The World Health Organization today called upon countries in its South-East Asia Region to step-up efforts towards universal health coverage, to provide quality health services to all people when and where they need them, without having to suffer financial hardship.
“Universal health coverage is central to improving health and well-being – a fundamental human right. It is also imperative for a country’s well-being as healthier populations create more productive economies,” said Dr Poonam Khetrapal Singh, Regional Director of WHO South-East Asia, on the occasion of the World Health Day celebrated on 7 April every year. The theme of this year’s World Health Day is Universal Health Coverage: everyone, everywhere.
Universal health coverage (UHC) is a flagship programme of WHO in the Region since 2014. In recent years, all Member States have taken several initiatives which have helped improve access to essential health services. However, challenges remain.
Nearly half of the WHO South-East Asia Region’s population still lacks full coverage of essential health services. Significant inequalities persist. Poorer people, and those in rural areas, have lower access than richer people, and those living in urban areas.
Some 65 million are pushed into extreme poverty, mainly due to paying out-of-pocket for medicines, especially for non-communicable diseases such as heart disease, diabetes etc, and other common ailments.
Dr Khetrapal Singh said more efforts are needed to increase human resources for health, enhance skills of health workers and aid staff retention in rural and hard-to-reach area, to ensure quality health services are available for everyone, everywhere.
Health services must be planned around the needs of the people, she said, highlighting that by 2020 more of the Region’s population will be over 60 than under-five. Hence, ageing population, reversing the growing burden of non-communicable diseases, and early detection and timely treatment of infectious diseases, should be the focus of frontline services.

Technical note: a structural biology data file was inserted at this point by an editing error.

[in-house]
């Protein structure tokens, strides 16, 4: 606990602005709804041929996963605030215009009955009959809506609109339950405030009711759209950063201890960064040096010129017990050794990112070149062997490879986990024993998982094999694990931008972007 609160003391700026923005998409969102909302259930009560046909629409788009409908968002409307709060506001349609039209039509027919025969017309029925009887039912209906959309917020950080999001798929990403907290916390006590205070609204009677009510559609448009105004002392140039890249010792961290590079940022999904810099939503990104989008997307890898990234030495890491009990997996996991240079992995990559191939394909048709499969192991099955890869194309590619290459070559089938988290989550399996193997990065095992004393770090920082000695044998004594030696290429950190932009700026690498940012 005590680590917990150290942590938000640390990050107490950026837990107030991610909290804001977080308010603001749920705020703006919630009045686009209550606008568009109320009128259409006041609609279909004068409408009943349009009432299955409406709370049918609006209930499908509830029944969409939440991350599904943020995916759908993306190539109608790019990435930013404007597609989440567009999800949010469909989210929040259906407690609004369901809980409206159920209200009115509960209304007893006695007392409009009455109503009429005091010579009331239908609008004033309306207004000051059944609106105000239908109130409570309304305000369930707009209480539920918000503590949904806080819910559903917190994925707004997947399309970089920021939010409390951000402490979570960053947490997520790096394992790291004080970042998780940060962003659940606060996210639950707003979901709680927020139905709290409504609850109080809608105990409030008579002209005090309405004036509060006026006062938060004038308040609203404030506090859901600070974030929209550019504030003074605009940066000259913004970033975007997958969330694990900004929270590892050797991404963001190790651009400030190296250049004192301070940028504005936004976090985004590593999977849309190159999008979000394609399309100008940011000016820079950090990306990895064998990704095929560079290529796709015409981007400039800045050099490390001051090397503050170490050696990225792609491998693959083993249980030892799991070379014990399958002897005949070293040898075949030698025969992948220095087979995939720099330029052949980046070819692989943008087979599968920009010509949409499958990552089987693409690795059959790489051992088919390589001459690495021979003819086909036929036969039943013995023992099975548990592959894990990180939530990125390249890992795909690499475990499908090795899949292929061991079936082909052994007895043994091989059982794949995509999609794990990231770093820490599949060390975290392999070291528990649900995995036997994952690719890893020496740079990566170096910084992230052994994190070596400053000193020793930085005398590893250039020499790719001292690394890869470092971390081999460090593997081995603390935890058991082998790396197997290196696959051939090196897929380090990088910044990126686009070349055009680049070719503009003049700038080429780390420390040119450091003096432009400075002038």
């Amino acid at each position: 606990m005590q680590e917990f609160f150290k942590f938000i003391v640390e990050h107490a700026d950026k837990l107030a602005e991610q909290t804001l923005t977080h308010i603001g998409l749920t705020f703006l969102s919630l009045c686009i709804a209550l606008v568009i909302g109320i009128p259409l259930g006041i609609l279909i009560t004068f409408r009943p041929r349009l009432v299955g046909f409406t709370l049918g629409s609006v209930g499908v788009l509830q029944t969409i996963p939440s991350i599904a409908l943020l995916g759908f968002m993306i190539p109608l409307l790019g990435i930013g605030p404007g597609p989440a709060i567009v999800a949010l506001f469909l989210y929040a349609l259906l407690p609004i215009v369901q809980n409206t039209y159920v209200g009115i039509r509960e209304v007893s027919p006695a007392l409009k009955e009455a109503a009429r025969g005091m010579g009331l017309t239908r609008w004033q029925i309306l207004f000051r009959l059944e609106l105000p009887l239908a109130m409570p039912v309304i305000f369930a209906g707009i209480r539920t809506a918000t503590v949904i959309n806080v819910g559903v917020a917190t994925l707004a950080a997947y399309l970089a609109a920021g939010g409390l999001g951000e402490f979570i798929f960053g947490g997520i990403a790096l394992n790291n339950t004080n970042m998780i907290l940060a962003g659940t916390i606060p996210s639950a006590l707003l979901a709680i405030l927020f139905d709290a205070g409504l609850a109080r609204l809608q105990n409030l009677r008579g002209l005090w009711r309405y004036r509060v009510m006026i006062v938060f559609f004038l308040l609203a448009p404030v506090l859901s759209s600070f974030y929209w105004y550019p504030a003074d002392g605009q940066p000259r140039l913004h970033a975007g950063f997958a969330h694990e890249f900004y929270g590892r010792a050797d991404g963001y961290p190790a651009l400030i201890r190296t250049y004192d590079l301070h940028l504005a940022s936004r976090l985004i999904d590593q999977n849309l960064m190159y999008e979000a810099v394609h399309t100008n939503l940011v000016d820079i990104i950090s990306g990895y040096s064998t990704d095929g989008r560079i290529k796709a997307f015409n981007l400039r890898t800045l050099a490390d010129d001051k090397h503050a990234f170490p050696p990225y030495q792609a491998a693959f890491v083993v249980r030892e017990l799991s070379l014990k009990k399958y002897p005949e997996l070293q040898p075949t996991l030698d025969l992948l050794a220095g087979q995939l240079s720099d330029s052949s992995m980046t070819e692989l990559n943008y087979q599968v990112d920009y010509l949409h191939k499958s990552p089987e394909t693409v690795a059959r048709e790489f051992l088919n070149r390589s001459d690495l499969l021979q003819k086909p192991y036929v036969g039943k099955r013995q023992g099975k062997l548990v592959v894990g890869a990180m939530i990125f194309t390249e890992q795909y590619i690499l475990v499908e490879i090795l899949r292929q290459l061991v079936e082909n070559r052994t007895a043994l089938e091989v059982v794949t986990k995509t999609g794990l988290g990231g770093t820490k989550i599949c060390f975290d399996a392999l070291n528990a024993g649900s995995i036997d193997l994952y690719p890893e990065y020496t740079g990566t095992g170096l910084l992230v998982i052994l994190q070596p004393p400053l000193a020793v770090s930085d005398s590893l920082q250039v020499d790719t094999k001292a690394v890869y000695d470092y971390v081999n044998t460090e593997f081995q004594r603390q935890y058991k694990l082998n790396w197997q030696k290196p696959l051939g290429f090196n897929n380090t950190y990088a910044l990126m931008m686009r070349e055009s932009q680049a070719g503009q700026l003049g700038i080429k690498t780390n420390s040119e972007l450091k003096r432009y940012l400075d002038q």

Increasing access to quality and affordable essential medicines is also fundamental. Paying out-of-pocket for medicines is the leading cause of financial hardship from health care spending in this region, the Regional Director said.
UHC includes the full spectrum of essential, quality health services, from health promotion to prevention, treatment, rehabilitation, and palliative care.
Ensuring universal health coverage will help strengthen health security by making it easier to contain the spread of infectious diseases and respond effectively to natural disasters that the WHO South-East Asia Region is prone to.
Countries in the Region have committed to monitor who is not being covered by health services and why, and review annually progress on UHC and SDG3 health goal until 2030.
UHC is feasible and can be achieved progressively, sometimes with rapid, ground-breaking strides; sometimes via gradual though crucial reform, the Regional Director said.
On the World Health Day, we must reflect on and resolve to work towards achieving UHC, to change the lives of millions of people across the Region and beyond. We must continue to strive for health coverage that is for all people everywhere and which leaves no one behind, Dr Khetrapal Singh said.